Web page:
Congress is considering allowing small businesses to save up to 10 percent of their gross profits each year, on a pretax basis, in small business savings accounts as a way to help them weather bad economic times.
Small businesses, which provide a significant share of U.S. jobs, have an especially difficult time obtaining financing when credit markets freeze during recessions, resulting in a large number of those businesses disappearing. This was demonstrated in dramatic fashion in the wake of the 2008 financial meltdown. Under the proposed program, eligible small businesses would be able to withdraw these savings tax-free, subject to certain limitations, during significant economic downturns and calamities, such as hurricanes.
These arrangements would enable small businesses to be more self-sufficient for funding during difficult periods, enhancing their prospects for survival. In its present form, the Savings Accounts for a Variable Economy for Small Businesses Act would allow small businesses to retain and create jobs that would otherwise vanish during especially challenging times.
The idea for this proposed federal legislation, introduced last month by Rep. Steve Israel (D-Huntington) and co-sponsored by Rep. Tim Bishop (D-Southampton), emanated from the 2012 study, "Small Businesses in a Struggling Economy: Socioeconomic Issues and Measures to Help the Small Business Climate," funded by a grant from the U.S. Small Business Administration, and prepared at Dowling College's American Communities Institute.
Here are some of the benefits:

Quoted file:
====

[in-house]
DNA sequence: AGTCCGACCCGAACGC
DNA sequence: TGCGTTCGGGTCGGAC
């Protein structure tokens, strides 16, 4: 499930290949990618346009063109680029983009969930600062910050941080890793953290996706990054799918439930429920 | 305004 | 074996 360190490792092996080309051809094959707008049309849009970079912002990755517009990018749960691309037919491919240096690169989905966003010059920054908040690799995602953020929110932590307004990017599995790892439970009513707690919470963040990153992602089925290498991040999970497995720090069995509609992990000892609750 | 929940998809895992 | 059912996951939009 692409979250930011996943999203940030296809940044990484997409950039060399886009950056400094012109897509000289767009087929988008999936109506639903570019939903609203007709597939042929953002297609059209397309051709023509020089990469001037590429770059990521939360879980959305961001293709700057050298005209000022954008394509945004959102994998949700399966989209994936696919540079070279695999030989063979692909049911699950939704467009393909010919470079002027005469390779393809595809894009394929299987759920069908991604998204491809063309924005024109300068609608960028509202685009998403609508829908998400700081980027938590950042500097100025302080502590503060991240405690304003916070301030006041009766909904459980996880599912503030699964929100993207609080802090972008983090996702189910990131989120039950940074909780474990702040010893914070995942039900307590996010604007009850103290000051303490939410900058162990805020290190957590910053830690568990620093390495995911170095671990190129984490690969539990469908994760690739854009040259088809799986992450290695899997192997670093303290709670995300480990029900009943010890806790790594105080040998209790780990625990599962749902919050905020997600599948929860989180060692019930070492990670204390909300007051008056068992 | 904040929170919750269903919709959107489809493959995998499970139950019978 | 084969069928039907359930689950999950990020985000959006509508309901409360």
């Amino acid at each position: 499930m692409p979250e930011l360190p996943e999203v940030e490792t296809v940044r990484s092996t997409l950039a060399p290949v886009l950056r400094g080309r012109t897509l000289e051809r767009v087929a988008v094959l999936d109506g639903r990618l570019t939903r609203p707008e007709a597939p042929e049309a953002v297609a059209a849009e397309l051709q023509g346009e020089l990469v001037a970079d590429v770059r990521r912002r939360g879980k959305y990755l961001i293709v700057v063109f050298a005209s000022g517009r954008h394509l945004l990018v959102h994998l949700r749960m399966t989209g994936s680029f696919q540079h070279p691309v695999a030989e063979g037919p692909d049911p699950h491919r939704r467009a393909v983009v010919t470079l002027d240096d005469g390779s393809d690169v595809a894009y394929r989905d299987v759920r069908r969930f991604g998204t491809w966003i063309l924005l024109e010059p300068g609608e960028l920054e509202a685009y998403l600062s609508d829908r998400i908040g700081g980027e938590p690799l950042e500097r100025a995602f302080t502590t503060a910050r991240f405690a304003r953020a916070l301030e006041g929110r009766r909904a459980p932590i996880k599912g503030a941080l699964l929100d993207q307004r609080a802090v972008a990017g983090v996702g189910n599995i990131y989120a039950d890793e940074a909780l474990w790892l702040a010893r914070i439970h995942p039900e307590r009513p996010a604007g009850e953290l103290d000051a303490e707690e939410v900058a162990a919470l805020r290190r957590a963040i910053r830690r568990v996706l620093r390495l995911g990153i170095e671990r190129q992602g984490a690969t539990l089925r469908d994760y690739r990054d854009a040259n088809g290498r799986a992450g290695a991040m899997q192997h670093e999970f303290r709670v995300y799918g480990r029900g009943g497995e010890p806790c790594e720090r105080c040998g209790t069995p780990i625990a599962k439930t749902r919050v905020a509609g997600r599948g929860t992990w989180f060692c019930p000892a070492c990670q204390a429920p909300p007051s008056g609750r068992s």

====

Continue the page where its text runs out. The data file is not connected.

As a consequence of the increased self-sufficiency made possible through these accounts, small businesses would realize lower borrowing costs and higher profits during difficult times.
Small businesses would achieve a greater degree of financial stability over the business cycle, given the rainy-day-fund nature of these accounts. This increased stability would reduce the frequency of small business bankruptcies and job losses during severe economic downturns and weather calamities.
The federal tax base would be larger, and the federal budget deficit would be smaller, than they would be otherwise during austere times.
Brokerage firms and banks would realize greatly increased business as a consequence of providing this new and innovative investment product for small businesses. This would translate into increased profitability and job creation in the financial services industry, which would greatly benefit the Long Island and New York City economies.
If the proposal becomes law, America will owe Dowling College a debt of gratitude for facilitating the creation of the most significant financial innovation since the Individual Retirement Account (IRA) and the 529 College Savings Plan.
Edward T. Gullason, a former staff economist for President Ronald Reagan's Council of Economic Advisers, is chairman of the Department of Economics at Dowling College.